Tuesday, November 8, 2011

Long Ago, Far Away

This week I've been reading numerous articles about the town I grew up in and the university I attended.  The fact that they are essentially one in the same makes the experience all the more powerful and potentially confusing.  I grew up in State College, Pennsylvania, a town that while some might not want to admit it exists because it's the home of the main campus of Penn State University.  As a child abuse scandal unfolds and threatens to take down many top officials in the university and it's football program there has been a lot of ink split, or data entered on the idea of lost innocence.  Many times I've read that "The town I knew is gone" or "This isn't my alma mater any more".
I have not felt this loss of innocence.  I've not felt like my hometown has been taken away.  I'm still a Penn State alumni and my feelings about the university haven't changed.  And so I've asked myself, "Why not?"
One thing that comes to mind is that when I think of Penn State I think of the people I knew there, teachers and fellow students and my day to day life.  I think of walking to class across the leaf strewn fields of autumn.  I remember late nights working on paintings in the studio or those early morning classes in winter when we'd stumble into a large auditorium looking like zombie extras from the latest horror movie.  I never looked at the university as a sacred idol, it was a series of experiences good, bad and every point in between.
If the president of the university resigns tomorrow Penn State will still be there.  The bells from Old Main will still ring four times an hour and students will still walk through the same hallways as I did back in day.  As much as I admire the football talents of Coach Paterno if he leaves there will still be people playing football.  The sun will still rise in the east and set over the western edge of Beaver Stadium on a perfect, brisk autumn afternoon.
Perhaps these feelings of losing something essential and un-replaceable is connected to what may have motivated the people involved in the scandal.  It seems that many large and profitable entities have grown over time to a point where people will willingly sacrifice the most vulnerable and needy to preserve the institution.  Church officials who hide sexual misconduct or re-assign priests, corporations who cover up pollution or other practices that impact the local community or in this case (it appears) university leaders who either ignore or cover up abusive treatment of children.  Perhaps people are doing this without even thinking.  If something good can come from this I think it would be that the punishment is strong enough to erase any doubt in anyone's mind as to what are the appropriate actions to take when a child is being abused, sexually or any other way.  Those, of course, are to notify police immediately.  If that message came out clearly then this would be a great lesson learned and after all isn't what places of higher learning are all about?... learning?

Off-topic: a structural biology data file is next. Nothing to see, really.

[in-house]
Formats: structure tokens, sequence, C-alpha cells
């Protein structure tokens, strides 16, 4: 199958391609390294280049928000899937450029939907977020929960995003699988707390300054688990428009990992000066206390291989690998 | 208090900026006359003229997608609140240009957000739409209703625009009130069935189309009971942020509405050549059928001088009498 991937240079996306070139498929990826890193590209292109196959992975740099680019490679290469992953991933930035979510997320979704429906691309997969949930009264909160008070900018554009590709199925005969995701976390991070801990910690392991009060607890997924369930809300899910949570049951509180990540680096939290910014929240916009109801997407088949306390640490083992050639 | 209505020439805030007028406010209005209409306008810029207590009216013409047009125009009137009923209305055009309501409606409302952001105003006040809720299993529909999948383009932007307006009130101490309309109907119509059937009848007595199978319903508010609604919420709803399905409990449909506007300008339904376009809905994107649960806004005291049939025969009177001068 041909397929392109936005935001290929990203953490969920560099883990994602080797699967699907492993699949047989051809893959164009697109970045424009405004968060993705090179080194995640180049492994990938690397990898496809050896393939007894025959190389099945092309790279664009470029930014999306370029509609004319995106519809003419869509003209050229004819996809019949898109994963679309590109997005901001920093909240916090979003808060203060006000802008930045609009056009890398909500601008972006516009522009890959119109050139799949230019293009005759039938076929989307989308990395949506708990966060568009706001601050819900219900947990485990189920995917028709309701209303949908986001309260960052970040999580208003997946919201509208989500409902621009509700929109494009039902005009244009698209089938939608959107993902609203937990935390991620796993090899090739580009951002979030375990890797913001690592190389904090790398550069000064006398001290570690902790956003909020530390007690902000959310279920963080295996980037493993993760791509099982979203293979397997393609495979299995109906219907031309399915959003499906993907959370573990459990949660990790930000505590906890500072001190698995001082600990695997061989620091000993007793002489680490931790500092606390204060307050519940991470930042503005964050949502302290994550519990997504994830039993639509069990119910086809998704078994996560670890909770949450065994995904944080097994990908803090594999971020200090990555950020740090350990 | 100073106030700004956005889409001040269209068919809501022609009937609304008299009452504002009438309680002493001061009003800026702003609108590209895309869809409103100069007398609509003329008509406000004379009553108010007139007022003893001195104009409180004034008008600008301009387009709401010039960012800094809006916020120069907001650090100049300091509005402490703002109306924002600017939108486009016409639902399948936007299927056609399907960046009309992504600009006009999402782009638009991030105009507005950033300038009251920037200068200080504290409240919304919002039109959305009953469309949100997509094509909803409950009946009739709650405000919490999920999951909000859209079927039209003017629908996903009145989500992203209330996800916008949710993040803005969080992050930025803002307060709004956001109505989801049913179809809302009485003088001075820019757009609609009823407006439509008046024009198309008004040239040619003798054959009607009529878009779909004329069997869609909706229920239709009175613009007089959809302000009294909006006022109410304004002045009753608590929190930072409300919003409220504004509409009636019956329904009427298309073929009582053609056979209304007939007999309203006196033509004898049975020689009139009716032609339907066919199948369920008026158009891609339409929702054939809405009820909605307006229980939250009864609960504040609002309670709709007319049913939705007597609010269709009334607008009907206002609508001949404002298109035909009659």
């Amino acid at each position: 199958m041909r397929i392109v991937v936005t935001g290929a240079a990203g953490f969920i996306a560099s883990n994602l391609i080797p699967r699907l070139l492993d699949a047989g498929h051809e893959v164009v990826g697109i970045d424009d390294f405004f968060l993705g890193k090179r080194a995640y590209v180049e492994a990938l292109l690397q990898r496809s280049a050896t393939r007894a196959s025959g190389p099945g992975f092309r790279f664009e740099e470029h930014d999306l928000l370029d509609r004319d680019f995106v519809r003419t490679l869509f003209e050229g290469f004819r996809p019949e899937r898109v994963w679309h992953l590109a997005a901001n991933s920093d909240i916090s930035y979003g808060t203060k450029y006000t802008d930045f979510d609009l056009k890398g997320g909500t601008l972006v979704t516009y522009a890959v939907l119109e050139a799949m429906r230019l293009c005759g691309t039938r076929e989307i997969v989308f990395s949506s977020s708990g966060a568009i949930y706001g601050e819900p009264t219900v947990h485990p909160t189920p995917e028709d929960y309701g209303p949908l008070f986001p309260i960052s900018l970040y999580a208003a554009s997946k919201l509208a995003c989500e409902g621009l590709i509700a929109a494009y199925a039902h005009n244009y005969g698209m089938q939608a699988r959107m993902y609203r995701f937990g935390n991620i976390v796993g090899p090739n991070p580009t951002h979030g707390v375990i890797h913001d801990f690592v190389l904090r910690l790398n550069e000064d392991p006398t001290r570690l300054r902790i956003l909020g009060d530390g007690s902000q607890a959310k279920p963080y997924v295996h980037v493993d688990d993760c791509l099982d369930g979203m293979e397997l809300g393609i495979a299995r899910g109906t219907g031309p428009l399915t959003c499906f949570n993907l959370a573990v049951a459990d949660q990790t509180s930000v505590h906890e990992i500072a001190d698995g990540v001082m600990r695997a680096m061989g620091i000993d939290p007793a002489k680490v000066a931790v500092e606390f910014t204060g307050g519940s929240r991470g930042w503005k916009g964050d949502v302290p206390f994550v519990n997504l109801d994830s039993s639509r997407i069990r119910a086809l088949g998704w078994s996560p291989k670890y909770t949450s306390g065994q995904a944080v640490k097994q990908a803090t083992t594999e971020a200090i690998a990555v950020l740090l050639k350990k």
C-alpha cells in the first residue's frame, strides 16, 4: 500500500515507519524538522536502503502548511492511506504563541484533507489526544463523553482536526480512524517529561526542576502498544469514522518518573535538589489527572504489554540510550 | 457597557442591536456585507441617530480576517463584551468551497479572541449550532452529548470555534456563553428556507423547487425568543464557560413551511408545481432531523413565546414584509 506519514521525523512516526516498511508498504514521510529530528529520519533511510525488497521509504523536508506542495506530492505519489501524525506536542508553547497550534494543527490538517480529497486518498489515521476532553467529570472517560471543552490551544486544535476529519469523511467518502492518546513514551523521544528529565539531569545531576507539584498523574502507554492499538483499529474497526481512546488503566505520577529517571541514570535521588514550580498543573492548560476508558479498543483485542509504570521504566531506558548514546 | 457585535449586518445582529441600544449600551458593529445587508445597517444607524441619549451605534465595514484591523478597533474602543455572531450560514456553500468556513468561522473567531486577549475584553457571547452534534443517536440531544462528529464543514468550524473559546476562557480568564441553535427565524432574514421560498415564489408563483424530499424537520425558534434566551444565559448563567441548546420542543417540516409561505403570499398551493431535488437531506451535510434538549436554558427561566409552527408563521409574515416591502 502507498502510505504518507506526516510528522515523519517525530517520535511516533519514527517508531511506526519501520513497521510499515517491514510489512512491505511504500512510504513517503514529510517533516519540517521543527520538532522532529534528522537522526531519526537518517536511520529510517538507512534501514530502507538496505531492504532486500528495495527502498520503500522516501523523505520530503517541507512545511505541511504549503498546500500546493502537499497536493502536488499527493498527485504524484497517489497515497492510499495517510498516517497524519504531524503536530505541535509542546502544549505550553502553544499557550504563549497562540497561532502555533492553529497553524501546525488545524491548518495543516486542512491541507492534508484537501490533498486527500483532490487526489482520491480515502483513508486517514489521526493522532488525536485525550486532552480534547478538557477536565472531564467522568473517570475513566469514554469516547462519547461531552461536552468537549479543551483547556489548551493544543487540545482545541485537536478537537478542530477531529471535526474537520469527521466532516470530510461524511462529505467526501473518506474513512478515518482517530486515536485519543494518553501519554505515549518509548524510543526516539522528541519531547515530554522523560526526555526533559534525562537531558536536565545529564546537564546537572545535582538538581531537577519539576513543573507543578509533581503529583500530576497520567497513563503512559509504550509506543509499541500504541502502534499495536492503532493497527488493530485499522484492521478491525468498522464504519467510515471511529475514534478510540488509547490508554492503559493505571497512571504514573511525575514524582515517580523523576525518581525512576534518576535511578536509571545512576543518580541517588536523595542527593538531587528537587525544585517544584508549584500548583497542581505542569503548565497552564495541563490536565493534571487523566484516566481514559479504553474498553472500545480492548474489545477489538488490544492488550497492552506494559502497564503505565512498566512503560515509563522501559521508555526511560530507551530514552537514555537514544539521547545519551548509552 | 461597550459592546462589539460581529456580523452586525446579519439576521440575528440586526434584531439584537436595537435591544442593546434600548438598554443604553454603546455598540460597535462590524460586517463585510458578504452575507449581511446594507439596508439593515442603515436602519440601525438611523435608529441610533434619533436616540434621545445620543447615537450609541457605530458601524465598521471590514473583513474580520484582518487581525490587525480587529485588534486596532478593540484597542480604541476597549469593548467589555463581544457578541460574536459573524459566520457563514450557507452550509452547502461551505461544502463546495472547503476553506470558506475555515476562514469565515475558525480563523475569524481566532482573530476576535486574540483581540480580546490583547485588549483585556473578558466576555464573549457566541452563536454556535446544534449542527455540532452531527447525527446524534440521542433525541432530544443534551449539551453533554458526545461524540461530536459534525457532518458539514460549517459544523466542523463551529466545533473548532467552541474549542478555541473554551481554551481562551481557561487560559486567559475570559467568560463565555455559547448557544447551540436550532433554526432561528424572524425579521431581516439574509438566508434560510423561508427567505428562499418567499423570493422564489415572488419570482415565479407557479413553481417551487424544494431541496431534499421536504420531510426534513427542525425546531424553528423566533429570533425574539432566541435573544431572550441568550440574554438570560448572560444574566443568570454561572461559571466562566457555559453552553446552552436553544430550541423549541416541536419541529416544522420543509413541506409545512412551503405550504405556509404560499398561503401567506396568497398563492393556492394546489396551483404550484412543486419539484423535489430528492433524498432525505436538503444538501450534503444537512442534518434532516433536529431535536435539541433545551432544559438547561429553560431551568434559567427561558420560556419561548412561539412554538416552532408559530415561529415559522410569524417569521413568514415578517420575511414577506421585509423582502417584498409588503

From the details that have emerged so far I question the judgement of Coach Paterno but still admire his skill as a football coach. The memory of the many games I watched from the stands or listened to as I helped run the radio broadcasts are still there and still wonderful.  It may well be that he needs to leave his position at the university as a result of these incidents, but again the world will continue.   My love for my hometown and undergraduate university have not diminished because of what some people have done even though they hold powerful positions within that institution.  It's the same as my love of my country which is not diminished by the many horrible actions it's committed over the years.  The treatment of Native Americans, imprisoning Asian Americans during the 1940s, anything from slavery right on up through the invasion of Iraq, our history is full of shameful events but I believe it's still possible to love something while you work to make it better.  If you've made your country or your church or your college an idol or some kind of sacred ideal then it's almost impossible to acknowledge any human frailty or mistake.  Again, this kind of worship seems to bring about the horrible actions we're reading about every day now in this particular scandal.  I don't believe that my country or school is absolutely right all the time and so while I will work to make things better I'm not surprised when people turn out to be... well, human.

1 comment:

  1. Thank you, Kevin.
    There are many of us who remember those days. (Mine included late nights in printmaking studios.)
    I chose to raise my children and grandchildren here and have no regrets.